What We Know About Atlanta Shooting Suspect Deion Patterson

One person was killed and four people were hurt in a mass shooting at Northside Medical Midtown hospital in Atlanta, Georgia, according to CNN. After an hours-long manhunt, suspect Deion Patterson, age 24, was apprehended in connection with the crime. Authorities have identified U.S. Centers for Disease Control and Prevention employee Amy St. Pierre as the person killed in the attack. The other four women shot on Wednesday May 3, 2023 were Lisa Glynn, Georgette Whitlow, Jazzmin Daniel, and Alesha Hollinger, NBC News reports. Three of them were critically injured.

Patterson's possible connection to the victims or whether they were specifically targeted was unclear. In the immediate aftermath, a possible motive for the attack was also undetermined, per NPR. The victims, all women, ranged in age from 25 to 71 years old, according to Atlanta police. A former U.S. Coast Guardsmen, Patterson was reportedly at the facility with his mother for a scheduled appointment. His mother confirmed to the Associated Press that he had previously sought care from the Department of Veterans Affairs, and Patterson's sister told The New York Times that he faced mental health issues dating to his time in the service.

Patterson's mother was not injured in the shooting, and his family cooperated with the police. The hospital shooting took place around noon, and Patterson was in custody about eight hours later. On Thursday, May 4, Patterson was charged with murder and four counts of aggravated assault. That same day, Patterson waived his first expected court appearance, according to Atlanta News First.

Patterson used a handgun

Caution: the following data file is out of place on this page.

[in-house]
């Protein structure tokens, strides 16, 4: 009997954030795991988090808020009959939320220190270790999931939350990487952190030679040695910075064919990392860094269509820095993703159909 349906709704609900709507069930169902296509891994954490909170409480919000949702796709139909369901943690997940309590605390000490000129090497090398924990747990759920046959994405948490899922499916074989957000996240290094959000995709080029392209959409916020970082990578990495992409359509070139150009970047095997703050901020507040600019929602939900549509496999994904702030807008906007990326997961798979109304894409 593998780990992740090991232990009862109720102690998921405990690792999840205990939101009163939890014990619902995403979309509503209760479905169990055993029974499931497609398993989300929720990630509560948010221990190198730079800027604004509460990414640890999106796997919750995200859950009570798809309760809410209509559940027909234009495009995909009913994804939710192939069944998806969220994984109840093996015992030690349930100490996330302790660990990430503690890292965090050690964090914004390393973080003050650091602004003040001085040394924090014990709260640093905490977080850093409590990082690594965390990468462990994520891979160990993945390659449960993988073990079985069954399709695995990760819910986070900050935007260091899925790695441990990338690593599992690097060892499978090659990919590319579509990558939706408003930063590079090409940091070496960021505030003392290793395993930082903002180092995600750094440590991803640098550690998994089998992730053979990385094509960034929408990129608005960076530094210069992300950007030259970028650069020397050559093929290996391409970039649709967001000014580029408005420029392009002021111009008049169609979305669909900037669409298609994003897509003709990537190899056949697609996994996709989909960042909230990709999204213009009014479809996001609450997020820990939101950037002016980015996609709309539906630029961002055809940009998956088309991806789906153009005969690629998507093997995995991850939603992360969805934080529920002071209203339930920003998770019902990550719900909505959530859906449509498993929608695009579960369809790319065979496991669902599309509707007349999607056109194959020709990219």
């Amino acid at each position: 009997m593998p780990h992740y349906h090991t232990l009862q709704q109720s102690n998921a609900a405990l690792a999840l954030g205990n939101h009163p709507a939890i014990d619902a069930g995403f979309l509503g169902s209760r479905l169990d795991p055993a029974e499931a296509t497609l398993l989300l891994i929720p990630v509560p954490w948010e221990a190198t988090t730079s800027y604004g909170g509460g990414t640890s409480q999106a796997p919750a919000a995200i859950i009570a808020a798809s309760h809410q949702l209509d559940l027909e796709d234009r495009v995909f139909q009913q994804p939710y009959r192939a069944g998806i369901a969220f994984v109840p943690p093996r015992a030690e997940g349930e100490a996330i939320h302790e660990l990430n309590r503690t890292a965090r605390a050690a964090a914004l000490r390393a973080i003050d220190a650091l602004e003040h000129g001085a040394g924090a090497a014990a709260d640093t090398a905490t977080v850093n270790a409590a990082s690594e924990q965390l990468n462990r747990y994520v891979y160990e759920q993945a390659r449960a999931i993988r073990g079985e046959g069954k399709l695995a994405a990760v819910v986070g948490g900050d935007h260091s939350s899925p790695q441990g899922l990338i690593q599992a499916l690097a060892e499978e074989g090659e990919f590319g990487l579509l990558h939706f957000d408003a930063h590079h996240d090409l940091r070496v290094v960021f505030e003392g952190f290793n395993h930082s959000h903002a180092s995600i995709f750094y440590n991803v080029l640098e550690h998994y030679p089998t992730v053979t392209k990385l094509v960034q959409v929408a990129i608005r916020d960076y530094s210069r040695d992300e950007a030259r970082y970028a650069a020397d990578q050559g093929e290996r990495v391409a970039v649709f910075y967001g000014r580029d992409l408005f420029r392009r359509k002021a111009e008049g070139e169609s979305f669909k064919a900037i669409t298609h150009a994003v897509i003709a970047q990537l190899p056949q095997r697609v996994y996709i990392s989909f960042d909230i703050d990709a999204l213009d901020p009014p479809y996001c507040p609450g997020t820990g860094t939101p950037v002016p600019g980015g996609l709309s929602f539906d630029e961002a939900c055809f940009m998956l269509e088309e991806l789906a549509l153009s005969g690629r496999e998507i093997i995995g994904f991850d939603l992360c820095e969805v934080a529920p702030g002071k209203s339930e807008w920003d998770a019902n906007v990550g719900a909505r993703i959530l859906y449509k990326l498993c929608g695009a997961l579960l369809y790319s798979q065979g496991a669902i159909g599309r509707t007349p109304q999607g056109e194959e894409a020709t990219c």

According to CNN, suspect Deion Patterson became "agitated" and opened fire with a handgun inside the waiting room at Northside Medical Midtown hospital in Atlanta. Before the attack at the Georgia facility, Patterson was not eating regularly and was having trouble getting out of bed, his sister told The Times. Patterson was at the Midtown hospital for help, she said. Per WGCU, Atlanta Police Chief Darin Schierbaum called Patterson's previous contact with law enforcement "minimal."

Speaking with the Associated Press, Patterson's mother, Minyone Patterson, said her son had recently started new medication — provided by the Department of Veterans Affairs — after he was denied Ativan, an anxiety drug, on the grounds it was too addictive. Minyone, a nurse, told the VA he would take the correct dosage. Misuse of Ativan can lead to addiction, according to WebMD.

After the shooting, Patterson remained inside the hospital for several minutes before escaping on foot. He fled in a stolen pickup truck, left running and unattended at a nearby gas station. Patterson's arrest was aided by the license plate of the vehicle, which was picked up by an automated license plate reader. The Patterson search was citywide and spanned several nearby counties. Still armed, he was apprehended inside Waterford place, a gated condominium community a short distance from where the shooting happened. 

Patterson's previous criminal record involved marijuana and traffic infractions

According to The Atlanta Journal-Constitution, Georgia law enforcement records show that Deion Patterson's previous criminal record involved several traffic violations, including driving under the influence and leaving the scene of a crash, as well as marijuana possession and two arrests for violating probation. Most previous charges against Patterson were dropped. Patterson was discharged from U.S. Coast Guard active duty only four months before the shooting took place. The reason for his discharge was unclear.

With her son in custody, Patterson's mother, Minyone Patterson, released a statement via CBS Atlanta affiliate WANF (posted on Twitter). In it, she apologized to the victims and their families: "He doesn't know. He doesn't know right now. Please. This mental illness is real, and when we say it's real, from the medical standpoint, it is real. And when someone is saying they need help, or you see that they are acting out of sorts, they need help. Help them, just don't disregard them. They need help, and as I'm trying to advocate for my son, he was turned away."

If you or someone you know needs help with mental health, please contact the Crisis Text Line by texting HOME to 741741, call the National Alliance on Mental Illness helpline at 1-800-950-NAMI (6264), or visit the National Institute of Mental Health website.

If you or anyone you know needs help with addiction issues, help is available. Visit the Substance Abuse and Mental Health Services Administration website or contact SAMHSA's National Helpline at 1-800-662-HELP (4357).